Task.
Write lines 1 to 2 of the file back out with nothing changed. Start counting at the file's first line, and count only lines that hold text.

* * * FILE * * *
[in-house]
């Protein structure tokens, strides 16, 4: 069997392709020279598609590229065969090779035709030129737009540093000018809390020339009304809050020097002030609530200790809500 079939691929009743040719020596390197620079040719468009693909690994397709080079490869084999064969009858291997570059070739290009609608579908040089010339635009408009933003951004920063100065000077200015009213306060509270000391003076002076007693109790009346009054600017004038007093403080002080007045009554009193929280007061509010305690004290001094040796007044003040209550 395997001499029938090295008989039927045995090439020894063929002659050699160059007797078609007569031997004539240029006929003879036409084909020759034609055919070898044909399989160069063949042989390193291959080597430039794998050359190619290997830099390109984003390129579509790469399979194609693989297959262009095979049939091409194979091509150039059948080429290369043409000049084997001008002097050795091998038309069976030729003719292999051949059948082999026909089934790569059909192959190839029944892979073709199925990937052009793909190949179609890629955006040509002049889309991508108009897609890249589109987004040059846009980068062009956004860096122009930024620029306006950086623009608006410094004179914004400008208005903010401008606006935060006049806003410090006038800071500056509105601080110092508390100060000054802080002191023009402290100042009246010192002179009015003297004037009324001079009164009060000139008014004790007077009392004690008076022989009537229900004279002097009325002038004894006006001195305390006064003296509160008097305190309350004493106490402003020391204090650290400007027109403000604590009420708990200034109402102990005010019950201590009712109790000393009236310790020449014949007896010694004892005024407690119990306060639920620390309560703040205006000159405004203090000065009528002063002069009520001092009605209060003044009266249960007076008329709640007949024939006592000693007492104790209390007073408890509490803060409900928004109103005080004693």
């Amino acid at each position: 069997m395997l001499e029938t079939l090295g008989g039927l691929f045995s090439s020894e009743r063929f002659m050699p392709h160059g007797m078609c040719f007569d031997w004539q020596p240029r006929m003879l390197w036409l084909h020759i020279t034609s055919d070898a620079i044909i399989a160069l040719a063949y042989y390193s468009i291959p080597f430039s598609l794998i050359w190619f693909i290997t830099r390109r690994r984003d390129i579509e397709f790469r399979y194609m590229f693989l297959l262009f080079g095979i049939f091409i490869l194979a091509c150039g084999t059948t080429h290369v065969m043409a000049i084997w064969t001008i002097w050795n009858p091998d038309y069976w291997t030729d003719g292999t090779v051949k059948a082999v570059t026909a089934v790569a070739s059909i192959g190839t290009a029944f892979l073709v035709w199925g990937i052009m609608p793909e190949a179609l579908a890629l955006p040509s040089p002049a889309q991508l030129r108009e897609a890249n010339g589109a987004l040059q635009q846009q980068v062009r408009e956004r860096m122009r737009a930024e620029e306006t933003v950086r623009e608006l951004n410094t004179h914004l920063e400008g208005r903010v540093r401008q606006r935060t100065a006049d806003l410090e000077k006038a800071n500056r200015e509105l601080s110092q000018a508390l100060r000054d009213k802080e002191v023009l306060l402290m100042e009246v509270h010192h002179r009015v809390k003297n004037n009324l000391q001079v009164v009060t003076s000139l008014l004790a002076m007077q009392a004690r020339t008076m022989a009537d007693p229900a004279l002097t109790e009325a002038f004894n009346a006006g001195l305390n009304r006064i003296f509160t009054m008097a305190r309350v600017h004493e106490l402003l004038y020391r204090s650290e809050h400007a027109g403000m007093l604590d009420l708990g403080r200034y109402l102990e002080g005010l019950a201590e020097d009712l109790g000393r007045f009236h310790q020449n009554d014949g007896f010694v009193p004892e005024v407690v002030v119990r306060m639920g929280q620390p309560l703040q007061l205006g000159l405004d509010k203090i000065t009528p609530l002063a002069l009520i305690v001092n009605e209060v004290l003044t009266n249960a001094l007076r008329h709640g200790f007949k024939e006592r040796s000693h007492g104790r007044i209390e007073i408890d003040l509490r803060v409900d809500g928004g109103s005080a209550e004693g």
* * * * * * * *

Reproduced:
[in-house]
């Protein structure tokens, strides 16, 4: 069997392709020279598609590229065969090779035709030129737009540093000018809390020339009304809050020097002030609530200790809500 079939691929009743040719020596390197620079040719468009693909690994397709080079490869084999064969009858291997570059070739290009609608579908040089010339635009408009933003951004920063100065000077200015009213306060509270000391003076002076007693109790009346009054600017004038007093403080002080007045009554009193929280007061509010305690004290001094040796007044003040209550 395997001499029938090295008989039927045995090439020894063929002659050699160059007797078609007569031997004539240029006929003879036409084909020759034609055919070898044909399989160069063949042989390193291959080597430039794998050359190619290997830099390109984003390129579509790469399979194609693989297959262009095979049939091409194979091509150039059948080429290369043409000049084997001008002097050795091998038309069976030729003719292999051949059948082999026909089934790569059909192959190839029944892979073709199925990937052009793909190949179609890629955006040509002049889309991508108009897609890249589109987004040059846009980068062009956004860096122009930024620029306006950086623009608006410094004179914004400008208005903010401008606006935060006049806003410090006038800071500056509105601080110092508390100060000054802080002191023009402290100042009246010192002179009015003297004037009324001079009164009060000139008014004790007077009392004690008076022989009537229900004279002097009325002038004894006006001195305390006064003296509160008097305190309350004493106490402003020391204090650290400007027109403000604590009420708990200034109402102990005010019950201590009712109790000393009236310790020449014949007896010694004892005024407690119990306060639920620390309560703040205006000159405004203090000065009528002063002069009520001092009605209060003044009266249960007076008329709640007949024939006592000693007492104790209390007073408890509490803060409900928004109103005080004693």